The beauty of creating an onboarding process from scratch is you can build the process from the ground up, and extraneous steps will be evident during the building process. Making changes to an existing process is a bit more complicated, especially if your team is used to doing things a certain way for a long time. But making changes is not impossible. Make it as simple as possible to sign up clients, schedule a kickoff meeting, and book your coaching sessions. When things get complicated is when clients get frustrated and decide coaching isn’t for them. If you see clients getting overwhelmed, help them sort through the important stuff.
After your initial meeting, providing your clients with a welcome package helps reinforce your client’s decision to work with you and will make them feel special. What should you include? A business info sheet about your company with contact information, business hours, typical response times, and any other FAQs tailored to your company. Have you delivered great results for another company?
Consider including a case study that details their story working with you. Creating a welcome video to introduce you and your company could be another great addition to your package. Don’t try and reinvent the wheel. With a bit of research, you’ll find plenty of templates for onboarding documents already online. HubSpot offers five customer satisfaction survey templates you can customize in Google Forms format: hubspot.com/resources
Or assign this to your VA. Create a list of all your onboarding steps, including a follow-up outreach schedule once your project is over. This will help guarantee everything is covered. If you work with a partner or team, keep this online as a dynamic file that others can update as needed and make special notes of who is assigned to which onboarding task. Understand that this type of data is fluid and will require changes as you grow bigger, increase your program offerings, or as client feedback dictates.
Have a layout designed with graphics that represent your welcome package documents and files. Make sure you include your branding and make it artistically pleasing, whether serious or fun, depending on your style. Have this made into an interactive PDF. When used by the client, they have all the links to your welcome package items all in one well-designed and organized place.
In today’s electronic age, it’s even more meaningful to receive something physical in the mail than a standard email. If you’d prefer not to write a note yourself, a service like Handwrytten will send cards that are handwritten in ink by custom-designed robots and produced in a handwriting style of your choice.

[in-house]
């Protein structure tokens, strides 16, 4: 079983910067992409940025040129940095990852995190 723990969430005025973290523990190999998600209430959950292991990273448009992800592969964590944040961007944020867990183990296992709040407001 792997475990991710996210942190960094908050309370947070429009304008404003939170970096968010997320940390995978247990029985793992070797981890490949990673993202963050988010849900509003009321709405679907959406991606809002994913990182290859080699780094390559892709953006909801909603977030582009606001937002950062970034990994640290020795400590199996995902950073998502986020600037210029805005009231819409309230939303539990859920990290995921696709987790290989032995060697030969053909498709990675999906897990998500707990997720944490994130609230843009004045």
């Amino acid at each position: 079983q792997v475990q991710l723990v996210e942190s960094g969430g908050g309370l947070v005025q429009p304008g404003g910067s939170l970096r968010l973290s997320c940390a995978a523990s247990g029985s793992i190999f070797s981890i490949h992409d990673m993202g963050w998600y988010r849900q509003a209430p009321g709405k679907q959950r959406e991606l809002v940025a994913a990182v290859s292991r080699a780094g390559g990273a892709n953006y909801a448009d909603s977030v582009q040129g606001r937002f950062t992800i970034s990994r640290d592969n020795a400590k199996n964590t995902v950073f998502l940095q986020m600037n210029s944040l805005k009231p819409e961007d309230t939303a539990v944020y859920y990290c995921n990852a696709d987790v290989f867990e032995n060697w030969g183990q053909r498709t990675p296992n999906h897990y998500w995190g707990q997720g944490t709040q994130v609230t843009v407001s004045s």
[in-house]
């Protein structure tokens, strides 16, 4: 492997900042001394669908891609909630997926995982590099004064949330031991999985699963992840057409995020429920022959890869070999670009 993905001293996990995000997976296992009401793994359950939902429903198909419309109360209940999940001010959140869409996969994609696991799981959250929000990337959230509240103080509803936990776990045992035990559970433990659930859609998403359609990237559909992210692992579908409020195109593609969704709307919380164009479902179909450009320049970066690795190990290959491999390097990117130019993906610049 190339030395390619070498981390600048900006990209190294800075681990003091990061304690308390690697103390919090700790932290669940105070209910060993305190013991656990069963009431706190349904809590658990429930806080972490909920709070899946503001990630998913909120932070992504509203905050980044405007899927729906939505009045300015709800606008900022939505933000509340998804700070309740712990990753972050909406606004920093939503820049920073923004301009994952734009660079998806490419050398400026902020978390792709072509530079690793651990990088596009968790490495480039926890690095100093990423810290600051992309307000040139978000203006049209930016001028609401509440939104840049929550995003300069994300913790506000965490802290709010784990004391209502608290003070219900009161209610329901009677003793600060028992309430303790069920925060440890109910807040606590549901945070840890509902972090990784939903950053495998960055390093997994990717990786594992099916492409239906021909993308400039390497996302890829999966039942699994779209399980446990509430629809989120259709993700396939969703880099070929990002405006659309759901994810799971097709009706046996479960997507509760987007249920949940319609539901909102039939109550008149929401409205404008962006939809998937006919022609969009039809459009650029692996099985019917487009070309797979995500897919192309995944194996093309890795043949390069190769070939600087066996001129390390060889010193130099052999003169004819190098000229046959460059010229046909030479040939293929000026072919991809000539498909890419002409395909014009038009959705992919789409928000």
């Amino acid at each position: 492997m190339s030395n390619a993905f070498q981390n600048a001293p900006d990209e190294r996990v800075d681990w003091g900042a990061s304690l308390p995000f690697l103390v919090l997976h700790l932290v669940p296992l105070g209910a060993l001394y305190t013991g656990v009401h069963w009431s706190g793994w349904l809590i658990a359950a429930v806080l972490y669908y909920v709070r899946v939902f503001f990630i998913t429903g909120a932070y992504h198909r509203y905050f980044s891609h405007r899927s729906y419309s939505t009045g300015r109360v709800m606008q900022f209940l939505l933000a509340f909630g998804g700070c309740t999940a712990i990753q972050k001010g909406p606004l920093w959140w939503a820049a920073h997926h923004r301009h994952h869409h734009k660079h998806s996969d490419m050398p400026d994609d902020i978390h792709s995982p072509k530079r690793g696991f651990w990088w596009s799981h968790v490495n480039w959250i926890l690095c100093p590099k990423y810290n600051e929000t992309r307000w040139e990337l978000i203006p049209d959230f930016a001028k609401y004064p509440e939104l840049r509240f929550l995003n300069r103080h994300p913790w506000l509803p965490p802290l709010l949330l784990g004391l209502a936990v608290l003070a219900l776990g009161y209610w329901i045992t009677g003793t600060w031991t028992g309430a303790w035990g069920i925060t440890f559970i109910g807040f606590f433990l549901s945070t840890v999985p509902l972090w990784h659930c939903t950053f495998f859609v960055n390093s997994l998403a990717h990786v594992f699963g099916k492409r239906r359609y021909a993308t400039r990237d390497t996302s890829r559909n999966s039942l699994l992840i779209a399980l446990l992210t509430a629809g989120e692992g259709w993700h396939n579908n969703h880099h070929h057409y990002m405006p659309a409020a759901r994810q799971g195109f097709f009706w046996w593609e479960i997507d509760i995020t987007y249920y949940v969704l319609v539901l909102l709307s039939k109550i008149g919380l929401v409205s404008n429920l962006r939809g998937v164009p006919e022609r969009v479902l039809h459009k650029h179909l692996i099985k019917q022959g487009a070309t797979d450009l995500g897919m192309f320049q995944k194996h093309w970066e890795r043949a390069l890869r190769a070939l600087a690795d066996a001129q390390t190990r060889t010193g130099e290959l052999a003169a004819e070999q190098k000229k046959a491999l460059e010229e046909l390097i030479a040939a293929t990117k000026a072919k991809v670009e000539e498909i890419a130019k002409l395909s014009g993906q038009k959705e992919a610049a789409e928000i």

If you want to include a physical gift with your Welcome Kit, there are a plethora of promotional items you could brand with your business identity and send to your client. I’ve had the pleasure of working with Quality Logo Products (not an affiliate link) and I have loved working with them. Their branded thermal mugs and my favorite G2 pens are my go-tos, and I have to laugh every time I get an email from them. To add even more value, send a logo-branded flash drive to new customers that includes resources that may be helpful for their business, including specific business-oriented websites, sample files, and client case studies or testimonials.
“Scope creep refers to a project that has seen its original goals expand while it’s in progress.” – Techopedia.com In the coaching world, scope creep is all the extra stuff clients ask for that are above and beyond what they’re paying for. It can appear in the form of after-hours texts, research requests, free resource requests, or any extra work on your part. The only way to avoid this situation is to address it in the kick-off meeting and immediately after the first request is made. It’s much easier to nip it in the bud, pointing to the signed contract, than to do the extra work and decide later on that it’s too much.
Design a handful of unique social media post graphics with inspirational quotes and key into those that are most relevant to your clients’ businesses. Use a border design at the top or bottom of each graphic that contains your logo. As a bonus, provide original .psd files or editable PDF documents so your client can reuse the designs with their company mark. Include in your Swag with Purpose or Welcome Package. To make things easy for your client, send them a short video showing them how to add their logo or how to make other changes to the original image.